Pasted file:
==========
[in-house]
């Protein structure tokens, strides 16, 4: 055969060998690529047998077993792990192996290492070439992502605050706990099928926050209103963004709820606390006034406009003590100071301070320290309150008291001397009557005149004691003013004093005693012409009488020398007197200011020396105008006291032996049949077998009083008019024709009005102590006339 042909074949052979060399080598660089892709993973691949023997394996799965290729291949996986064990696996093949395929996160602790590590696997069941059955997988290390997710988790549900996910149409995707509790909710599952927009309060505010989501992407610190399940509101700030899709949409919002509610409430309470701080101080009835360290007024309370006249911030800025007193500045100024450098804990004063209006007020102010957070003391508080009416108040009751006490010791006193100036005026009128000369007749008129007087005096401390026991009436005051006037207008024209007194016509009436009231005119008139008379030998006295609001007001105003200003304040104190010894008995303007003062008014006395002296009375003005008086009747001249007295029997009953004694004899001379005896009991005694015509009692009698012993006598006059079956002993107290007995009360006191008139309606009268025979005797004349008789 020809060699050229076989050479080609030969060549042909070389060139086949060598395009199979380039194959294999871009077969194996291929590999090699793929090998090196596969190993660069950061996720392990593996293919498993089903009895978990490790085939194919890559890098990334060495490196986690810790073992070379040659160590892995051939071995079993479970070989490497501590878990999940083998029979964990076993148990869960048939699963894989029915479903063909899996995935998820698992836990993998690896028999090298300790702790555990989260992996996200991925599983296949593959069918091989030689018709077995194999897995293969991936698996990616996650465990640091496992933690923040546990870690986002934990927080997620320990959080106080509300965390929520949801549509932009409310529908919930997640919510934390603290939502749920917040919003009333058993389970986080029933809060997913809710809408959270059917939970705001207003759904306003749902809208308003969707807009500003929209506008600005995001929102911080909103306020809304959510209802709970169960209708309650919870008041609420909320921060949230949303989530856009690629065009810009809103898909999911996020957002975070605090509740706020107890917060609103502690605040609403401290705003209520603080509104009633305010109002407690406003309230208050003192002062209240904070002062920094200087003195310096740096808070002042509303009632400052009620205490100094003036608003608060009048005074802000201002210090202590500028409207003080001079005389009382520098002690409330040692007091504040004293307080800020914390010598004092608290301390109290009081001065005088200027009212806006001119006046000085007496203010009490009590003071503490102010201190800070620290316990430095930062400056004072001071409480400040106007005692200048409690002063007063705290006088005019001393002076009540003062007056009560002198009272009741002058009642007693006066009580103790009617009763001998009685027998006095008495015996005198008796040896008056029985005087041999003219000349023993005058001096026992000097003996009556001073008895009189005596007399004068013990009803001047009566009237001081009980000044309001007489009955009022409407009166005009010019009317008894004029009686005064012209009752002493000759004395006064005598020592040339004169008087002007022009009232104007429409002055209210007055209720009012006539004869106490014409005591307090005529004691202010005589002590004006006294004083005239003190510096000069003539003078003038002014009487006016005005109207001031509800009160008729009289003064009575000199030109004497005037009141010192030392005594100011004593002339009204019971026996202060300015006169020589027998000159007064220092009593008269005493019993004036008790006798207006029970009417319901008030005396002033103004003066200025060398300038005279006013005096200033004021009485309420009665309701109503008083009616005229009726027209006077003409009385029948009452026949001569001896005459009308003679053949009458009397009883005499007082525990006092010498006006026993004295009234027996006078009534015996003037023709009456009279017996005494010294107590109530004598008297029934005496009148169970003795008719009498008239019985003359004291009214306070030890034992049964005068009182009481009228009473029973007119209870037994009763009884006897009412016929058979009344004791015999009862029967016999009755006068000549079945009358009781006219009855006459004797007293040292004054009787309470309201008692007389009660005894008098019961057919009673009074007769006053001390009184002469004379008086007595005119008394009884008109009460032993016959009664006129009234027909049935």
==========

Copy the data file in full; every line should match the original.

[in-house]
């Protein structure tokens, strides 16, 4: 055969060998690529047998077993792990192996290492070439992502605050706990099928926050209103963004709820606390006034406009003590100071301070320290309150008291001397009557005149004691003013004093005693012409009488020398007197200011020396105008006291032996049949077998009083008019024709009005102590006339 042909074949052979060399080598660089892709993973691949023997394996799965290729291949996986064990696996093949395929996160602790590590696997069941059955997988290390997710988790549900996910149409995707509790909710599952927009309060505010989501992407610190399940509101700030899709949409919002509610409430309470701080101080009835360290007024309370006249911030800025007193500045100024450098804990004063209006007020102010957070003391508080009416108040009751006490010791006193100036005026009128000369007749008129007087005096401390026991009436005051006037207008024209007194016509009436009231005119008139008379030998006295609001007001105003200003304040104190010894008995303007003062008014006395002296009375003005008086009747001249007295029997009953004694004899001379005896009991005694015509009692009698012993006598006059079956002993107290007995009360006191008139309606009268025979005797004349008789 020809060699050229076989050479080609030969060549042909070389060139086949060598395009199979380039194959294999871009077969194996291929590999090699793929090998090196596969190993660069950061996720392990593996293919498993089903009895978990490790085939194919890559890098990334060495490196986690810790073992070379040659160590892995051939071995079993479970070989490497501590878990999940083998029979964990076993148990869960048939699963894989029915479903063909899996995935998820698992836990993998690896028999090298300790702790555990989260992996996200991925599983296949593959069918091989030689018709077995194999897995293969991936698996990616996650465990640091496992933690923040546990870690986002934990927080997620320990959080106080509300965390929520949801549509932009409310529908919930997640919510934390603290939502749920917040919003009333058993389970986080029933809060997913809710809408959270059917939970705001207003759904306003749902809208308003969707807009500003929209506008600005995001929102911080909103306020809304959510209802709970169960209708309650919870008041609420909320921060949230949303989530856009690629065009810009809103898909999911996020957002975070605090509740706020107890917060609103502690605040609403401290705003209520603080509104009633305010109002407690406003309230208050003192002062209240904070002062920094200087003195310096740096808070002042509303009632400052009620205490100094003036608003608060009048005074802000201002210090202590500028409207003080001079005389009382520098002690409330040692007091504040004293307080800020914390010598004092608290301390109290009081001065005088200027009212806006001119006046000085007496203010009490009590003071503490102010201190800070620290316990430095930062400056004072001071409480400040106007005692200048409690002063007063705290006088005019001393002076009540003062007056009560002198009272009741002058009642007693006066009580103790009617009763001998009685027998006095008495015996005198008796040896008056029985005087041999003219000349023993005058001096026992000097003996009556001073008895009189005596007399004068013990009803001047009566009237001081009980000044309001007489009955009022409407009166005009010019009317008894004029009686005064012209009752002493000759004395006064005598020592040339004169008087002007022009009232104007429409002055209210007055209720009012006539004869106490014409005591307090005529004691202010005589002590004006006294004083005239003190510096000069003539003078003038002014009487006016005005109207001031509800009160008729009289003064009575000199030109004497005037009141010192030392005594100011004593002339009204019971026996202060300015006169020589027998000159007064220092009593008269005493019993004036008790006798207006029970009417319901008030005396002033103004003066200025060398300038005279006013005096200033004021009485309420009665309701109503008083009616005229009726027209006077003409009385029948009452026949001569001896005459009308003679053949009458009397009883005499007082525990006092010498006006026993004295009234027996006078009534015996003037023709009456009279017996005494010294107590109530004598008297029934005496009148169970003795008719009498008239019985003359004291009214306070030890034992049964005068009182009481009228009473029973007119209870037994009763009884006897009412016929058979009344004791015999009862029967016999009755006068000549079945009358009781006219009855006459004797007293040292004054009787309470309201008692007389009660005894008098019961057919009673009074007769006053001390009184002469004379008086007595005119008394009884008109009460032993016959009664006129009234027909049935």